Smithsonian Institution Global Earth Observatories
Lilly Dickey Woods, Nashville, IN, USA Wytham Woods, UK Haliburton Forest, Canada Harvard Forest, MA, USA Smithsonian Environmental Research Center, MD, USA Smithsonian Conservation Biology Institute, VA, USA Wabikon Lake Forest, WI, USA Wind River, WA, USA Yosemite National Park, CA, USA Santa Cruz, CA, USA Oceania Panama La Planada, Colombia Yasuni, Ecuador Manaus, Brazil Luquillo, Puerto Rico Korup, Cameroon Rabi, Gabon Ituri, Democratic Republic of Congo Mpala, Kenya Ilha do Cardoso, Brazil Bukit Timah, Singapore Pasoh, Malaysia Sinharaja, Sri Lanka Mudumalai, India Khao Chong, Thailand Huai Kha Khaeng, Thailand Doi Inthanon, Thailand Mo Singto, Thailand Xishuangbanna, China Nonggang, China Dinghushan, China Donlingshan, China Changbaishan, China Tiantongshan, China Gutianshan, China Fushan, Taiwan Tiantongshan, China Nanjenshan, Taiwan Hong Kong, China Kuala Belalong, Brunei Darussalam Palanan, Philippines Danum Valley, Malaysia Lambir, Malaysia Wanang, Papua New Guinea


Barro Colorado Island's
50-hectare plot
Forest biologists from 21 countries and 75 partner institutions share the same passion to understand forest dynamics. Taking the pulse of forests at 47 long-term monitoring sites, they map, mark and measure more than 4.5 million trees from 8,500 species.

The resulting knowledge base, accumulated over 30 years, reveals the origins of biological diversity, elucidates the role of forests in the global carbon cycle and provides policy makers with new knowledge about the implications of environmental change. Scientific information from the network contributes to innovative, profitable strategies for land use, reforestation and restoration of some of the most biologically diverse places on the planet.

This research platform, coordinated by the Smithsonian Tropical Research Institute, has recently inspired a proposal for a similar system of ocean habitat comparisons. As one of the premier U.S.-led international partnerships for ecological research, this long-term and large-scale approach has led to unique endeavors that promise to enhance society’s ability to evaluate and respond to environmental change.

The first questions
Why are there more than 2,000 tree species in tiny Panama, and only 1,000 species in all of North America? Why are the vast majority of tropical tree species so rare?

In 1980 ecologists Robin Foster and Stephen Hubbell created a 50-hectare (110 acre) plot at the Smithsonian’s research station on Barro Colorado Island in Panama with the intention of obtaining a representative sample of all of the species in this lowland tropical forest.

They mapped, identified and measured every stem at least 1 centimeter (0.4 inches) in diameter. Their final tally was 299 species and 208,400 trees. Since then, censuses have been conducted every five years (seven times), resulting in a comprehensive set of statistics on birth (recruitment), growth and death of each species.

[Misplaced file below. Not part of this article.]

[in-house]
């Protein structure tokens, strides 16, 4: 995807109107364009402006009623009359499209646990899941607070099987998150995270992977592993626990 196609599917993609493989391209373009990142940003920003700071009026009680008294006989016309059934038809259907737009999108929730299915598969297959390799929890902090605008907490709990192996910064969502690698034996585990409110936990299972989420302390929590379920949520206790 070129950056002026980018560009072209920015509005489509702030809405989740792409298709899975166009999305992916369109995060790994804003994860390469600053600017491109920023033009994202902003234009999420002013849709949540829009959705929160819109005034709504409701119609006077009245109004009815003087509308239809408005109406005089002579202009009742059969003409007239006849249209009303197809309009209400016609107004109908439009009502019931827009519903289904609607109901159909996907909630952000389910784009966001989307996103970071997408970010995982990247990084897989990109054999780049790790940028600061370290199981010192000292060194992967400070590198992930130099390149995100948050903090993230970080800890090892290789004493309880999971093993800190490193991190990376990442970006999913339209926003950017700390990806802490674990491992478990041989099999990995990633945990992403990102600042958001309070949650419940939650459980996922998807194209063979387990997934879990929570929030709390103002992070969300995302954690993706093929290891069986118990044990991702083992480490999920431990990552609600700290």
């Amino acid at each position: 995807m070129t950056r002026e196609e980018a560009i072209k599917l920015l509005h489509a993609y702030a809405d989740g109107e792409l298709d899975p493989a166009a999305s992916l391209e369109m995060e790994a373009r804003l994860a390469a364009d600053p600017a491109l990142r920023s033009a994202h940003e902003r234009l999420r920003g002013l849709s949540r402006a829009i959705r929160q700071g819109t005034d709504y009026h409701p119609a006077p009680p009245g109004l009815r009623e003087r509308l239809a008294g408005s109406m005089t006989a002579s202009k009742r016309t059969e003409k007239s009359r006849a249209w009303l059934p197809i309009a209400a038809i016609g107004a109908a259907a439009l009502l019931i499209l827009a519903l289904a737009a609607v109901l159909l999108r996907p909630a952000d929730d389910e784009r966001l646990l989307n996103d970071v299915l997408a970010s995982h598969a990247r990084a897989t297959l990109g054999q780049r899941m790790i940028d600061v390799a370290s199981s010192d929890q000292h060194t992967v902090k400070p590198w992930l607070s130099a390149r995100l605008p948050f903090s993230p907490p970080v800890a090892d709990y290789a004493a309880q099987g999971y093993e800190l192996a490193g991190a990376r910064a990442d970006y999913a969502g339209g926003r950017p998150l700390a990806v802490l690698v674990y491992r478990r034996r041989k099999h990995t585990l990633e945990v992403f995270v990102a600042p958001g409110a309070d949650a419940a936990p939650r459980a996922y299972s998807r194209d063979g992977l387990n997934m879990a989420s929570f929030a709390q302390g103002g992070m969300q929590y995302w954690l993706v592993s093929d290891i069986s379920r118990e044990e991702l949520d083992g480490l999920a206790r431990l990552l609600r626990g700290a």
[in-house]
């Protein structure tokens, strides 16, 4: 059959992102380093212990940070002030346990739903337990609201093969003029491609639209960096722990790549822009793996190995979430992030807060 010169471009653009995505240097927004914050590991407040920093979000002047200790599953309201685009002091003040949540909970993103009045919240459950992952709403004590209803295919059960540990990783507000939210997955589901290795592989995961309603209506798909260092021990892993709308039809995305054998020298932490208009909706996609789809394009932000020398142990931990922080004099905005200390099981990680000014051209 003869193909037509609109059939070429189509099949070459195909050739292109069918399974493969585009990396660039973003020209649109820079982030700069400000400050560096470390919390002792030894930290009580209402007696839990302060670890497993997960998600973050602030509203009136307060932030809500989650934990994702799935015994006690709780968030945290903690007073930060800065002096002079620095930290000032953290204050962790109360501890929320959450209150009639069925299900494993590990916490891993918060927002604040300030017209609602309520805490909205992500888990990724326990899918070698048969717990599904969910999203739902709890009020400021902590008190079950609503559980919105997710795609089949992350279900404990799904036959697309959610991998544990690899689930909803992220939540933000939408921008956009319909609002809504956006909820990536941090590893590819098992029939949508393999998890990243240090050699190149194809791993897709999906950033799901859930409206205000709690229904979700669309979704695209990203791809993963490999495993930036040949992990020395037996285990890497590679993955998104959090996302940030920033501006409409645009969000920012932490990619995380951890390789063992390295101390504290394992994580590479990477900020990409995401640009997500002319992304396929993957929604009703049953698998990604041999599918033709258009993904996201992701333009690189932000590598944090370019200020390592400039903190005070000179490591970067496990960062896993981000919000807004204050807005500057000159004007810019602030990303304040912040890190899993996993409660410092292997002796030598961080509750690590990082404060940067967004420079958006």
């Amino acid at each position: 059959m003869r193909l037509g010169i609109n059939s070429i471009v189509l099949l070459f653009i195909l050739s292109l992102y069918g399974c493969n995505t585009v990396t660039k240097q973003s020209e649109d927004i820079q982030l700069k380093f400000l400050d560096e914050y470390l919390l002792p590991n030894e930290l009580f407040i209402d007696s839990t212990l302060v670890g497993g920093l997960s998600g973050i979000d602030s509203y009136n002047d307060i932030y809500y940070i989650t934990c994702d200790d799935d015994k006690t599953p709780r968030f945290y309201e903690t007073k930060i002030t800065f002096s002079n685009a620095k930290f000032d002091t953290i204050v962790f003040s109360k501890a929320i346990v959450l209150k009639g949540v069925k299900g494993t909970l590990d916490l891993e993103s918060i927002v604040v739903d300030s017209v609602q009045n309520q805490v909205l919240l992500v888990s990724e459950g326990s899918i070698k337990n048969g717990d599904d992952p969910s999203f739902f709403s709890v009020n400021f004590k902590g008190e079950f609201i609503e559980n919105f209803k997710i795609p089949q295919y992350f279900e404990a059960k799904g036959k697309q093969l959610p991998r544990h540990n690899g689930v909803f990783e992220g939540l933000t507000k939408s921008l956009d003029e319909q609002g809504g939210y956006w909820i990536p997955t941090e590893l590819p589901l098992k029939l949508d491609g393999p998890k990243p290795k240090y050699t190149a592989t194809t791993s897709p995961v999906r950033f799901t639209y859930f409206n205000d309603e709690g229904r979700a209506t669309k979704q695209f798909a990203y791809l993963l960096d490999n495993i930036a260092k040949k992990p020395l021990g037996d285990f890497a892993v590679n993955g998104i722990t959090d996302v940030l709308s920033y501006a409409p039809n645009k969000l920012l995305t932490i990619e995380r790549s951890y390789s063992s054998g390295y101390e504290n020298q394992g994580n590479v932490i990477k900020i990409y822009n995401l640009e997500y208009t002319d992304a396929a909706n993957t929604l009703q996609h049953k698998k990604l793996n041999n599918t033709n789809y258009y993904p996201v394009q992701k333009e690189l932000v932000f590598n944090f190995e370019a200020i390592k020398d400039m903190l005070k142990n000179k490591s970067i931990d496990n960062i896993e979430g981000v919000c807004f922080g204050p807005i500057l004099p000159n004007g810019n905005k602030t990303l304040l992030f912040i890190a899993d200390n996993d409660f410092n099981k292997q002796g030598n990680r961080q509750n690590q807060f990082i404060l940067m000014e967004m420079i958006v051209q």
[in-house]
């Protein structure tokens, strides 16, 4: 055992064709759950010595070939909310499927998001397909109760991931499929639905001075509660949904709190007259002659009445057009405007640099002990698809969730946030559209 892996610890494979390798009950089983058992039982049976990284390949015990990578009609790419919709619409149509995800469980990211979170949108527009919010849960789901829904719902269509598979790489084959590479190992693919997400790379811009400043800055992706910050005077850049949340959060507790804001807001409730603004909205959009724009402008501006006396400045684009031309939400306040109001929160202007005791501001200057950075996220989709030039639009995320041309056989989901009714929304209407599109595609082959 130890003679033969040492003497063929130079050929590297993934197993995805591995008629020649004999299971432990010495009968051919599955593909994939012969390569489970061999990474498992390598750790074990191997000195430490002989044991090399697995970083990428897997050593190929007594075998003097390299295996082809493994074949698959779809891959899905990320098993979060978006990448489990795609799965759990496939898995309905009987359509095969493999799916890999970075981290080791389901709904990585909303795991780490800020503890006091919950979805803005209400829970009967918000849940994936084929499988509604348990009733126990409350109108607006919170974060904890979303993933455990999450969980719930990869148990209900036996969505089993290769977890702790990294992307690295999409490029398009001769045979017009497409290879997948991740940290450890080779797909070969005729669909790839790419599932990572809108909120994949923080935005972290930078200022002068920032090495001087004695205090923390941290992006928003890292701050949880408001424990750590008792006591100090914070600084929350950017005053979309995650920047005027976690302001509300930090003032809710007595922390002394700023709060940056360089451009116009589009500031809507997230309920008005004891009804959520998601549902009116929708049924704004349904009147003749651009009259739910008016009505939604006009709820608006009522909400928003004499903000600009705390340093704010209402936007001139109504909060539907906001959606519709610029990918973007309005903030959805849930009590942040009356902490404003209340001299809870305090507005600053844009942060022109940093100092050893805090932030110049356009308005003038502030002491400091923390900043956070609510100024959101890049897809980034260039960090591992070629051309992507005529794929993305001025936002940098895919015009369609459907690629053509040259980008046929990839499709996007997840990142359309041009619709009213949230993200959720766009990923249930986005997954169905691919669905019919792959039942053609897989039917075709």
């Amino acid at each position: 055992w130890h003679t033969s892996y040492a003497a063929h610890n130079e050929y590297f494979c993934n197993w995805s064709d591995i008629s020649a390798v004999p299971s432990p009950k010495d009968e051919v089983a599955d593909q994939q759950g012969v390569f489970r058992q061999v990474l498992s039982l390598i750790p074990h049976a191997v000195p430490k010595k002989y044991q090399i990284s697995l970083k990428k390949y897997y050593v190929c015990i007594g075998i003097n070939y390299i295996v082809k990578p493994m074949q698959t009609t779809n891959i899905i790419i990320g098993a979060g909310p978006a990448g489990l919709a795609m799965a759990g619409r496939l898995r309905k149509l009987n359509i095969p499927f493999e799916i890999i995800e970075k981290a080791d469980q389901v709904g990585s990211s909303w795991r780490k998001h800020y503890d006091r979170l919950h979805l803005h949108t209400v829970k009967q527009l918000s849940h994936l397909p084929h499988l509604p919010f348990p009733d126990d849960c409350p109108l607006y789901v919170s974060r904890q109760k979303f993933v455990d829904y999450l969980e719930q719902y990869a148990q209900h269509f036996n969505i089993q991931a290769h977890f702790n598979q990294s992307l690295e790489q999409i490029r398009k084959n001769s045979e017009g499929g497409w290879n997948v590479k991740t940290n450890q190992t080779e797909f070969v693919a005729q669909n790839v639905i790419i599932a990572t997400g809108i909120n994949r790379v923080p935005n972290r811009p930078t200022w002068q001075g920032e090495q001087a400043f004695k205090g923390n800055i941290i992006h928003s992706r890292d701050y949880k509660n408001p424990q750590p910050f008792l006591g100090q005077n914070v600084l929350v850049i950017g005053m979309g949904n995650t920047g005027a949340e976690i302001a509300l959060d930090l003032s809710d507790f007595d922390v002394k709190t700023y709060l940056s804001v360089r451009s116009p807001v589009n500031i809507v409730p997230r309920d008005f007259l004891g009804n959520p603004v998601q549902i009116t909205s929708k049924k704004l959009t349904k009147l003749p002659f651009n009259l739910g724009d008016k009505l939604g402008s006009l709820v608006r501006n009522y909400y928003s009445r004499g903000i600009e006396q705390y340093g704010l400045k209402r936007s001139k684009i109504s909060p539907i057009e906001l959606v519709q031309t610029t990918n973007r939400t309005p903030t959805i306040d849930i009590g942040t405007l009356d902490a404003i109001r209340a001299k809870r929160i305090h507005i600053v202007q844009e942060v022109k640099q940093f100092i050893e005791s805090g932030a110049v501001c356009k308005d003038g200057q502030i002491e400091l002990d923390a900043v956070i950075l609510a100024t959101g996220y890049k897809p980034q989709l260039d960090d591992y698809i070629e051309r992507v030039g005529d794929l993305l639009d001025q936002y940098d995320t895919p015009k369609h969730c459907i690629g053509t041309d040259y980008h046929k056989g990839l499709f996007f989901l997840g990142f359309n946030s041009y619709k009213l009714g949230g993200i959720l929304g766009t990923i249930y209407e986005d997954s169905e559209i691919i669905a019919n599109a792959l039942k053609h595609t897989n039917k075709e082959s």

Their project steadily grew into a global network of plots coordinated by the Smithsonian’s Center for Tropical Forest Science, CTFS. By 1986, an Asian plot at Pasoh in Malaysia had been inaugurated through an association with Peter Ashton at Harvard’s Arnold Arboretum. Further plots were installed at Mudumalai in India In 1987 and in Lambir, Malaysia in 1991. By 1994, a plot in the Ituri Forest of the Democratic Republic of Congo added the African tropics to the network.

Today, there are 23 plots in Asia, nine in Latin America, eight in North America, four in Africa, three in Oceania and one in Europe. To acknowledge the Smithsonian’s role as coordinator, the plot system is known as the Smithsonian Institution Global Earth Observatory System, or SIGEO.

Each plot, typically 25 or 50 hectares, has a common structure. Data is collected according to a standard protocol to make direct comparisons between forests possible and detect patterns that would otherwise be impossible to recognize. Today the scale and intensity of the CTFS research program remain unprecedented in forest science.

Forests and The Environment Forest Dynamics Looking Forward
One of the key roles played by the SIGEO network is to define, quantify and analyze the benefits to human society that... The network provides answers to scientific questions about forests that were impossible to address at isolated sites. Federal and private funding has supported the development of this unique research platform as it has grown from a single...

The Center for Tropical Forest Science and each of its partner institutions depend on the financial and logistical support of their home institutions as well as generous donations from dozens of foundations, government agencies, corporations, and individuals.
Here we acknowledge the generous support of a few organizations that have contributed major support to the operations of the entire CTFS network:

• The Andrew W. Mellon Foundation
• F. H. Levinson Fund
• The John D. and Catherine T. MacArthur Foundation
• National Institute of Environmental Studies (Japan)
• Smithsonian Institution
• U.S. National Science Foundation
• John Swire & Sons Ltd.